Spanking can alter kids' brain development the way more severe abuse does, new study finds

Researchers at Harvard University have studied the connection between spanking and kids' brain development for the first time, and their findings echo what studies have indicated for years: Spanking isn't good for children.

Comments on this article will no doubt be filled with people who a) say they were spanked and "turned out fine" or b) say that the reason kids are [fill in the blank with some societal ill] these days are because they aren't spanked. However, a growing body of research points to spanking creating more problems than it solves.

"We know that children whose families use corporal punishment are more likely to develop anxiety, depression, behavior problems, and other mental health problems, but many people don't think about spanking as a form of violence," said Katie A. McLaughlin, director of the Stress & Development Lab in the Department of Psychology, and the senior researcher on the study which was published Friday in the journal Child Development. "In this study, we wanted to examine whether there was an impact of spanking at a neurobiological level, in terms of how the brain is developing."

You can read the entire study here, but the gist is that kids' brain activity was measured using an MRI machine as they reacted to photos of actors displaying "fearful" and "neutral" faces. What researchers found was that kids who had been spanked had similar brain neural responses to fearful faces as kids who had been abused.

"There were no regions of the brain where activation to fearful relative to neutral faces differed between children who were abused and children who were spanked," the authors wrote in a statement.

"While we might not conceptualize corporal punishment to be a form of violence, in terms of how a child's brain responds, it's not all that different than abuse," said McLaughlin. "It's more a difference of degree than of type."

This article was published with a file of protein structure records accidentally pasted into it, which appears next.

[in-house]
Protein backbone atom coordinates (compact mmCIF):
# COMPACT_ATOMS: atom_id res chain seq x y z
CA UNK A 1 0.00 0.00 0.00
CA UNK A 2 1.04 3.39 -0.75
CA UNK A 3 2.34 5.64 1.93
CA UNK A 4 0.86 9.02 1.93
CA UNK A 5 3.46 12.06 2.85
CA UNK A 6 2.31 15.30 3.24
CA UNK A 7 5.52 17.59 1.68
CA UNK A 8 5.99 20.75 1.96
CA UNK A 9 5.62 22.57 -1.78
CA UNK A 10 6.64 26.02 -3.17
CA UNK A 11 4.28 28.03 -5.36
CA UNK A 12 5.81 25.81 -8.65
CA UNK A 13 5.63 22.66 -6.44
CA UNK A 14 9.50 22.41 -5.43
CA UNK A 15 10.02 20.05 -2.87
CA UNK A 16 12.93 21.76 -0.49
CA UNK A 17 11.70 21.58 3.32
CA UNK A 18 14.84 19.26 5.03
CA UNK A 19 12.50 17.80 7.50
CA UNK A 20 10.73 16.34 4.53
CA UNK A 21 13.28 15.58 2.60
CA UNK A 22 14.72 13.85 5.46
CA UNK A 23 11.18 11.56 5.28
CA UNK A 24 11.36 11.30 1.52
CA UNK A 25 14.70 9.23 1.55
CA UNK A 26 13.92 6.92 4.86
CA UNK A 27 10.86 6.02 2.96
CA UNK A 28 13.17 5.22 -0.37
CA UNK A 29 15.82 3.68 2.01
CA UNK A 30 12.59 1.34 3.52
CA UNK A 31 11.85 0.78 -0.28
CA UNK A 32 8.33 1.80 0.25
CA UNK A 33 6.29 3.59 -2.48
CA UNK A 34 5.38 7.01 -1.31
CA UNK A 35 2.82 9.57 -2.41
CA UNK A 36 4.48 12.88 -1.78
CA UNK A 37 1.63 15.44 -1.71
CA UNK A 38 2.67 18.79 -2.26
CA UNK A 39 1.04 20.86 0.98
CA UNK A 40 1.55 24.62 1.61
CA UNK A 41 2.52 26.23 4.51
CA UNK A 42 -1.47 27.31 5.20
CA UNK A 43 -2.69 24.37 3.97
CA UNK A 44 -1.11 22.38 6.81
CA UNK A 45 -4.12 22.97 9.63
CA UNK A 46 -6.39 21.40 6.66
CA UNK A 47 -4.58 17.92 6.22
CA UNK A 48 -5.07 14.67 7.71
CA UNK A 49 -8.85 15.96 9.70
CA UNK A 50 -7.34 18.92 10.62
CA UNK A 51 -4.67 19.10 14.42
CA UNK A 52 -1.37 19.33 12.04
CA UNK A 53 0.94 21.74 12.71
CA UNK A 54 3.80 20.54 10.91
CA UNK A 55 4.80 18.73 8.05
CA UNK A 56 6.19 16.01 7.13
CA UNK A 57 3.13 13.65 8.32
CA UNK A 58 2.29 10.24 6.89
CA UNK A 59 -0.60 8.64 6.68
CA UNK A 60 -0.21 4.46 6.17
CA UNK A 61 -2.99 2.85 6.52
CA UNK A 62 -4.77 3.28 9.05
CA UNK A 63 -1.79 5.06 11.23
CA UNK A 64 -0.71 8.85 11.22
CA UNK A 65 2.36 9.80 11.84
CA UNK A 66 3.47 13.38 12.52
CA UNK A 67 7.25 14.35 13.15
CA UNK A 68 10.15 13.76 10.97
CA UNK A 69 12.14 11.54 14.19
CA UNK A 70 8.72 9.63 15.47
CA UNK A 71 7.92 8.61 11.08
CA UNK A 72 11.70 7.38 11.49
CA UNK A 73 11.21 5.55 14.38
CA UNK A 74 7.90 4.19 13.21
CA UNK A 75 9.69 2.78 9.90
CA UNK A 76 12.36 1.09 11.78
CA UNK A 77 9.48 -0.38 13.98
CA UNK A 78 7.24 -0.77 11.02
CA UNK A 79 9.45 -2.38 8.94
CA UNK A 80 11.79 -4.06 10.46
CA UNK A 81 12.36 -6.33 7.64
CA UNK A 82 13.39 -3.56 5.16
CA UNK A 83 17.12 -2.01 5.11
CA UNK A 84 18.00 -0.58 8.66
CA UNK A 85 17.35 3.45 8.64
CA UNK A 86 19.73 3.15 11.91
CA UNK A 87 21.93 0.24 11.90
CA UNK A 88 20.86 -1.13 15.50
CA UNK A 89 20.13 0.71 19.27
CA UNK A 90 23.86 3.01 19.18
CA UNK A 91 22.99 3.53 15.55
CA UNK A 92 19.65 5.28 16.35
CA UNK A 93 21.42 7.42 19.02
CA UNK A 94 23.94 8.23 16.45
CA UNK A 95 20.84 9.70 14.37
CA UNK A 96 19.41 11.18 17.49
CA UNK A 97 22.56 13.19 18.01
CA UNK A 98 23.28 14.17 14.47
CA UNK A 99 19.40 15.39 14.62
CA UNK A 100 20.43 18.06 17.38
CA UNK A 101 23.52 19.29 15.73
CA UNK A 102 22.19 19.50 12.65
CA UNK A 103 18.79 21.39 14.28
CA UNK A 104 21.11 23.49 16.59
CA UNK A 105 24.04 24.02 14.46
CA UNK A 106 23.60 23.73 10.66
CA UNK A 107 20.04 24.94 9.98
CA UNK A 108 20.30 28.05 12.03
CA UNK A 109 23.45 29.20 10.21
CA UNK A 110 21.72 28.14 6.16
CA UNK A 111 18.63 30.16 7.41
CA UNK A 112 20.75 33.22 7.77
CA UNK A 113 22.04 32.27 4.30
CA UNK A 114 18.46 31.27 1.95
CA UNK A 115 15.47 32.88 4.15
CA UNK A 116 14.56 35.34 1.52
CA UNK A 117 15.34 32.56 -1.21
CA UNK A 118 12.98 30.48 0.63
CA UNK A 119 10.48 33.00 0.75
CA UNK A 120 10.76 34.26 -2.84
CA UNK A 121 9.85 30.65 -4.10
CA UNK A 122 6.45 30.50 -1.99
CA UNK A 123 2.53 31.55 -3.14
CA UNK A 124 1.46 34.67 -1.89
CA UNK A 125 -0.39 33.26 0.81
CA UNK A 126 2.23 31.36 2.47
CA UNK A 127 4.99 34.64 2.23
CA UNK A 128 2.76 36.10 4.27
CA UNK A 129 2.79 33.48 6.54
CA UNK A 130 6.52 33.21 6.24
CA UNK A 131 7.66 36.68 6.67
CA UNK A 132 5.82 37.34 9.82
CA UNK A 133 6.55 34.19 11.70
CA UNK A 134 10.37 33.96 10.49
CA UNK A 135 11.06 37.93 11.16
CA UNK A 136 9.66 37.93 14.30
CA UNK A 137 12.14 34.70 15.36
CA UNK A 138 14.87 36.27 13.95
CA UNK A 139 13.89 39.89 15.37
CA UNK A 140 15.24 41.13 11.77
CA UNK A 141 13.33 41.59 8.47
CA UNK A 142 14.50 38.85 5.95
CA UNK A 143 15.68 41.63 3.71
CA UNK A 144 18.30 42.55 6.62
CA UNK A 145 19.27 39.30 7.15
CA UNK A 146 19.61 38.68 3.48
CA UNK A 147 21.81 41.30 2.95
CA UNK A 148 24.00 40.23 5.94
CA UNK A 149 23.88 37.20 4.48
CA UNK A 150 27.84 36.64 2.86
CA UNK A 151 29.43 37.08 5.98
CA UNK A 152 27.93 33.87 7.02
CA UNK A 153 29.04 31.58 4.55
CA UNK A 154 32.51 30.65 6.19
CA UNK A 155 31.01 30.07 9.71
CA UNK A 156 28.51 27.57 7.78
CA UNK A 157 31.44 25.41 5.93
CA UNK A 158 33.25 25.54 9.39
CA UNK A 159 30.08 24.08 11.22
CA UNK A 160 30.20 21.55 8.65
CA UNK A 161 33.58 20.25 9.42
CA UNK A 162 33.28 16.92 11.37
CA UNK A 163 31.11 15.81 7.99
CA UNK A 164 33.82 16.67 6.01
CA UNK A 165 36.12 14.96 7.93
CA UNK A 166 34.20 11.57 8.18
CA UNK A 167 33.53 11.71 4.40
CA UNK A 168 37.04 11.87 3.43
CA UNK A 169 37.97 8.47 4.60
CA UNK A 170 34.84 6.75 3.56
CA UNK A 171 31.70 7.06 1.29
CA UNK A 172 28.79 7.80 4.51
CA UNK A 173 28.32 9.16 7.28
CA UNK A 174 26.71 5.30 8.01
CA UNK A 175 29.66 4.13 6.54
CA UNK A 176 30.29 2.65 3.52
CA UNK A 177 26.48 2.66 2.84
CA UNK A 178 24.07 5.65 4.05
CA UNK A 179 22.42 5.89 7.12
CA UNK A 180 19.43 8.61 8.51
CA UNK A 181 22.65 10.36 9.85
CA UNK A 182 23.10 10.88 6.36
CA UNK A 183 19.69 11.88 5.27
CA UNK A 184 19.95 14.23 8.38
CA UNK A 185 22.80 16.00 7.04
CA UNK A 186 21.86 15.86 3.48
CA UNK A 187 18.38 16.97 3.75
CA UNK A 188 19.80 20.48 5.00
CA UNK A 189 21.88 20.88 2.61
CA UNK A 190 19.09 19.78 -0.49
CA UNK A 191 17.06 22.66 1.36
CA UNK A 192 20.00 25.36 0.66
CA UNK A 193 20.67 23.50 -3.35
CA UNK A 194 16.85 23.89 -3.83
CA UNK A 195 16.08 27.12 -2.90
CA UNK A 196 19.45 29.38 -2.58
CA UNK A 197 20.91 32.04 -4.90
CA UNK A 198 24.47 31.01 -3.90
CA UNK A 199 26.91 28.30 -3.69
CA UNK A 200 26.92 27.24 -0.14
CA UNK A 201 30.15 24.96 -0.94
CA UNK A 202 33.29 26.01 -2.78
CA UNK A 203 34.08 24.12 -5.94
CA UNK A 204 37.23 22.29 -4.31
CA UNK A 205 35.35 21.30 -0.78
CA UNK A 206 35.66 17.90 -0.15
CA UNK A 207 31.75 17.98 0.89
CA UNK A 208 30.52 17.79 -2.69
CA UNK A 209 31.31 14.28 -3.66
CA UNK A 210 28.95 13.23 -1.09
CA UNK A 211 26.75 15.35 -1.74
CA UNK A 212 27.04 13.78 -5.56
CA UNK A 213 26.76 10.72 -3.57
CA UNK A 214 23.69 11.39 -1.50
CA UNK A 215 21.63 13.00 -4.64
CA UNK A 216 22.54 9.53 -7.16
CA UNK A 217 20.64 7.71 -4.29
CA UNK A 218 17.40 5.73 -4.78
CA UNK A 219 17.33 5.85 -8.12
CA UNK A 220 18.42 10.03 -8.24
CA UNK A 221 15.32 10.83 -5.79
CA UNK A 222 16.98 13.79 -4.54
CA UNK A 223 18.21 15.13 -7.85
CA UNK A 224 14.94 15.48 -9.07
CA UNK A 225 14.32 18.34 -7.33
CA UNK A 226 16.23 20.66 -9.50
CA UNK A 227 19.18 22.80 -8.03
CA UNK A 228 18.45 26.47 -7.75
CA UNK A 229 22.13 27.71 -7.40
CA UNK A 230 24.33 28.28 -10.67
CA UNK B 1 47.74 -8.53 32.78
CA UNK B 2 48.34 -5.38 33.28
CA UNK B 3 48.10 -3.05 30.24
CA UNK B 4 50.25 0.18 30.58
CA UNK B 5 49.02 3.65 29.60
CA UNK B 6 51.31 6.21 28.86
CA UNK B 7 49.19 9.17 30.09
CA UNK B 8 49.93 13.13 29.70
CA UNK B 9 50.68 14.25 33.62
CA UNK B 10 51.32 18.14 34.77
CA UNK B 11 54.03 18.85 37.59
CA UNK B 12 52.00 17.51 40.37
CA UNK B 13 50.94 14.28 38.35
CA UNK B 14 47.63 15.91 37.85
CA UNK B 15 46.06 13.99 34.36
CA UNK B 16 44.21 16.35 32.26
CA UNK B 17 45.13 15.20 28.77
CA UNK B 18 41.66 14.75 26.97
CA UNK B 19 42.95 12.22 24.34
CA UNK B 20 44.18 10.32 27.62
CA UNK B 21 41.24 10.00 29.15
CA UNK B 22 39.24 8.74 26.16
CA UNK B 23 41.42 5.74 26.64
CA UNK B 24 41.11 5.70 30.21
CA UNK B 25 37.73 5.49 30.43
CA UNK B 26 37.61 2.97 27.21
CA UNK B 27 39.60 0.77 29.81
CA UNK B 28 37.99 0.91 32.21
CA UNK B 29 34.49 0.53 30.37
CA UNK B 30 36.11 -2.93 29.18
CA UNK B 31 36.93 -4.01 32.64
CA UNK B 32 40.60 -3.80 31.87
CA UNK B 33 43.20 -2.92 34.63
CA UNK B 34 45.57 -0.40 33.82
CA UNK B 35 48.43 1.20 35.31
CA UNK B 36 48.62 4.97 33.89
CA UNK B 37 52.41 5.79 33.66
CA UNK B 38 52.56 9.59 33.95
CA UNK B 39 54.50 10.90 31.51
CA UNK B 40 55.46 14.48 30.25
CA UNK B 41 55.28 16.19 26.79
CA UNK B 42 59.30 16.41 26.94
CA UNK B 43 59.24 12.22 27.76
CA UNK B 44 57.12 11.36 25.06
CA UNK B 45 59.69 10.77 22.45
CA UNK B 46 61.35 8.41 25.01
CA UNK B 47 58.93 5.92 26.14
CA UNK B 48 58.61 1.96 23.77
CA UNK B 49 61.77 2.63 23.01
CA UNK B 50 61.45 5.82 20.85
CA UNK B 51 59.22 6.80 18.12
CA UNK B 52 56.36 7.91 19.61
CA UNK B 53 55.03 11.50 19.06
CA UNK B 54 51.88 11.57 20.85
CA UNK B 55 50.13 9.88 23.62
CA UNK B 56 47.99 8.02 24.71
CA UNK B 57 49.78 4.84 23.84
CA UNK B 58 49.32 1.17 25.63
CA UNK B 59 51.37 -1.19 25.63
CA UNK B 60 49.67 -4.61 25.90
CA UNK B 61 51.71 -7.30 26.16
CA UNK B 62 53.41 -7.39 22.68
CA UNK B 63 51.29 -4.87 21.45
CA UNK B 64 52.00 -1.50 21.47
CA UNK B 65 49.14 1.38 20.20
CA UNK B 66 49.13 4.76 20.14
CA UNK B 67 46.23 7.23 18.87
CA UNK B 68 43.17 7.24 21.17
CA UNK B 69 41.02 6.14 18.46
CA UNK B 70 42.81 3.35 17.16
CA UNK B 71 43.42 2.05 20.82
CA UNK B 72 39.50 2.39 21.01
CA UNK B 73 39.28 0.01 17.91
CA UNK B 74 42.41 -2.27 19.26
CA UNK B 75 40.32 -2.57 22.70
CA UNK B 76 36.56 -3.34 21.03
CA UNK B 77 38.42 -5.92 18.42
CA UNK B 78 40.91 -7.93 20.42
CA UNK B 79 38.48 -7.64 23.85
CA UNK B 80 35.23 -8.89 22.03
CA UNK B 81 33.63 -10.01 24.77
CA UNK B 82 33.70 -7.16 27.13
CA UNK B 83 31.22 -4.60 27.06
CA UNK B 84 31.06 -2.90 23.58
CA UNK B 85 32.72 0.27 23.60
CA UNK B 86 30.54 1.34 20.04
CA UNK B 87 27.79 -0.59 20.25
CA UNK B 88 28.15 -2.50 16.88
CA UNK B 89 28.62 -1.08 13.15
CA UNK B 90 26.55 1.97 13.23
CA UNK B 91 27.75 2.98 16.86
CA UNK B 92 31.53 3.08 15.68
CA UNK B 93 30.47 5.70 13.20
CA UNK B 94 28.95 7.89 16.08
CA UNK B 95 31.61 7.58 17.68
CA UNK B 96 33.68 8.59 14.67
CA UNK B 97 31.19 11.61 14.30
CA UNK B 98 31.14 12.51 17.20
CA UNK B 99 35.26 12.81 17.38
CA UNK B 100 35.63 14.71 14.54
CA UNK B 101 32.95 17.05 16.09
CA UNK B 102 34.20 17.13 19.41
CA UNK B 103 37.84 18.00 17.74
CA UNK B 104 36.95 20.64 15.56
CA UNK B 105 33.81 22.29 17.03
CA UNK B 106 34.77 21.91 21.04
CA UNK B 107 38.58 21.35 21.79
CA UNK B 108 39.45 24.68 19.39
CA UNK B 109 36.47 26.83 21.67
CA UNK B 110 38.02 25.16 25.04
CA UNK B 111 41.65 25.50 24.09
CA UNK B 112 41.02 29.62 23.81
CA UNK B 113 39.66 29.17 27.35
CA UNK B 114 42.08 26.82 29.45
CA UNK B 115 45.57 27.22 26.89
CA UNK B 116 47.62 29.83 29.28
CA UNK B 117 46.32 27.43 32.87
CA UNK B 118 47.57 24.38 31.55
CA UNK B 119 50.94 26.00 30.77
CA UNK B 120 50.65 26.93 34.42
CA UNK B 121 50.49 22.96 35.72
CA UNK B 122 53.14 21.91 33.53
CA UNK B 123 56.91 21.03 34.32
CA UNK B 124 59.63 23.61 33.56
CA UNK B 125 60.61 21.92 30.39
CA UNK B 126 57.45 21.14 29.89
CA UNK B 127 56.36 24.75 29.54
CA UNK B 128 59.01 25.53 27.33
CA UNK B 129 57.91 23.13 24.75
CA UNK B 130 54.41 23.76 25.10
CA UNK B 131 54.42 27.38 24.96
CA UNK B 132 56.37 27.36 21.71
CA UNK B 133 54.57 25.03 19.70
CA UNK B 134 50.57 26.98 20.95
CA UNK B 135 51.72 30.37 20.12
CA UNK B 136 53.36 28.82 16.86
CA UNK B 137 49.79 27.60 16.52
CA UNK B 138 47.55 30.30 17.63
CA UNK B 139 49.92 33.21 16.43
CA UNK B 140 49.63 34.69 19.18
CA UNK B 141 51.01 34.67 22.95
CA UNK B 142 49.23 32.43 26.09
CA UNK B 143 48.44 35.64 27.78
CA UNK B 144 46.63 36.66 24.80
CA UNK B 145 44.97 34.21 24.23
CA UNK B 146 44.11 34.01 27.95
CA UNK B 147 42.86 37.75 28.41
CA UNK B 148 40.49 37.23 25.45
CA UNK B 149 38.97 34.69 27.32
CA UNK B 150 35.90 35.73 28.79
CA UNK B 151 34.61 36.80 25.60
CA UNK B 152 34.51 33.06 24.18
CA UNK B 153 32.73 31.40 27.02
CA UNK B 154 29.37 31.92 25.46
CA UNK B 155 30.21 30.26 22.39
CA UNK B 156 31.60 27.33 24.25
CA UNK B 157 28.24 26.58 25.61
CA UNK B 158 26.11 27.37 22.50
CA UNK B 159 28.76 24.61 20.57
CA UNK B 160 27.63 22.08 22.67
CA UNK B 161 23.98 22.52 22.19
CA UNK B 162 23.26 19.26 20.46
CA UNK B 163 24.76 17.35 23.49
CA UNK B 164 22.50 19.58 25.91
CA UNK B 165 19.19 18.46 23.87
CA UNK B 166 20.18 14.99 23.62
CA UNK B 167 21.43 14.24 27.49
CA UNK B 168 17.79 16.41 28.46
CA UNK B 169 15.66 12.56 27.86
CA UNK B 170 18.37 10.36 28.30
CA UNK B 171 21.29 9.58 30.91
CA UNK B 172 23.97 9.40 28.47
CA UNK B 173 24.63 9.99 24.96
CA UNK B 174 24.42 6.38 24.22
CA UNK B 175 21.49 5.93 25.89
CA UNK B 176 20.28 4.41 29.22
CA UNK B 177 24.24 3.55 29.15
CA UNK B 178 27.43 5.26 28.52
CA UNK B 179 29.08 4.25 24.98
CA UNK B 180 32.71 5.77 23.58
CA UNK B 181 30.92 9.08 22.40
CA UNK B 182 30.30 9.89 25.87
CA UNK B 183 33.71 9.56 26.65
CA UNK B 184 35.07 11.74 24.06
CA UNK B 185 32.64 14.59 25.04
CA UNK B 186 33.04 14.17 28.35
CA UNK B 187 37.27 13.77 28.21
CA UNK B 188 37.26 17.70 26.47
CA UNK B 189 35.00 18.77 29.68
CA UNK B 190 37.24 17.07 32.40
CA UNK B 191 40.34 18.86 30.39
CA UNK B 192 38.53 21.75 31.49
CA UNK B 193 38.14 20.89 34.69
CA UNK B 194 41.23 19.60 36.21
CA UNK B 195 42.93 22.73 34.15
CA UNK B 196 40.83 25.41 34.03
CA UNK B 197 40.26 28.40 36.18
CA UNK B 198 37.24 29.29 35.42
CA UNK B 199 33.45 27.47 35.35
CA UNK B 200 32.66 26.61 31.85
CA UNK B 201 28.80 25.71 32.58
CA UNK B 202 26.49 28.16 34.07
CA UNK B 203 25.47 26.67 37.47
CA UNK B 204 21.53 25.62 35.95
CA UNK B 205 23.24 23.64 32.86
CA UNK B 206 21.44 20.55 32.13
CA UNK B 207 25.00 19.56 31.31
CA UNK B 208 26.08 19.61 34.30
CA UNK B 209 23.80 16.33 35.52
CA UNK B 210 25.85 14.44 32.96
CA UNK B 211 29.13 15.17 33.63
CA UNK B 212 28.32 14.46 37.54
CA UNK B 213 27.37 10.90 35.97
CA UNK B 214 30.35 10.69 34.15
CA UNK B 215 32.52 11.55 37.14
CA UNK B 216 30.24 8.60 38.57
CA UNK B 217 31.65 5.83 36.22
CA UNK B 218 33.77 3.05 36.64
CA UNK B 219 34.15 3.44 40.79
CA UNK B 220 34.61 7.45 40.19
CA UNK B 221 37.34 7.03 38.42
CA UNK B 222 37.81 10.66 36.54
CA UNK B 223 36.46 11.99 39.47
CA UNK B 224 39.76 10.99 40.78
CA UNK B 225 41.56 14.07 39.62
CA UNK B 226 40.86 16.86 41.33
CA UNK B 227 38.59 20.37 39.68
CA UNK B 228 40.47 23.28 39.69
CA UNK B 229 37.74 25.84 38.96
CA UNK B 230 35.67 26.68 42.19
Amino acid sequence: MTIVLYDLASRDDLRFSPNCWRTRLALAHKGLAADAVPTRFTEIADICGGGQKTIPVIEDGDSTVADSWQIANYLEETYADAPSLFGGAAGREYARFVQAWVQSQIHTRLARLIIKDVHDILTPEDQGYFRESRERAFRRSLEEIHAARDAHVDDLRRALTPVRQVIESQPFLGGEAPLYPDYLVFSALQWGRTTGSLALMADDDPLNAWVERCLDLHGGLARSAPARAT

It seems to make sense when you consider that hitting a child on the bottom isn't fundamentally different from hitting them anywhere else on their body. Open or closed hand, a strike is a strike, and a strike is, by definition, violence.

In full disclosure, I wasn't spanked as a child. My husband and I have also never spanked our own kids, who are now a tween, a teen, and an adult. (And quite delightful, well-behaved human beings, I might add.) The majority of our close family friends have not spanked their kids, and we've also watched those kids grow into delightful, well-behaved human beings.

When you don't grow up with spanking, the idea honestly seems very strange. I'd no sooner hit my children on the bottom as hit them anywhere else, and I've never understood why people think that a slap on the buttocks—an area that feels quite private to me—is somehow less problematic than a slap across the face. I understand that people might see spanking differently if they're raised with it, but when it isn't something you grow up with, it's just weird.

It's also just not necessary. I've seen people argue that there are certain situations where spanking is either necessary or the most effective means of addressing a behavior, usually in situations of safety. I know many parents, for instance, think a quick smack on the bottom is an appropriate response to a small child running into the road. Little kids don't understand reason, the argument goes. However, there are other ways to instill a desirable fear into a child who doesn't understand a mortal danger.

When my wee ones headed toward the road, I grabbed them and scooped them up and showed them my own fear—with some purposeful drama thrown in for good measure—"Oh my gosh, sweetie! Are you okay?! That was SO scary! I was afraid a car was going to SQUASH you! Let me look at you." Then I checked them over, head to toe, and expressed my relief that they were okay. That did the trick with all three of them.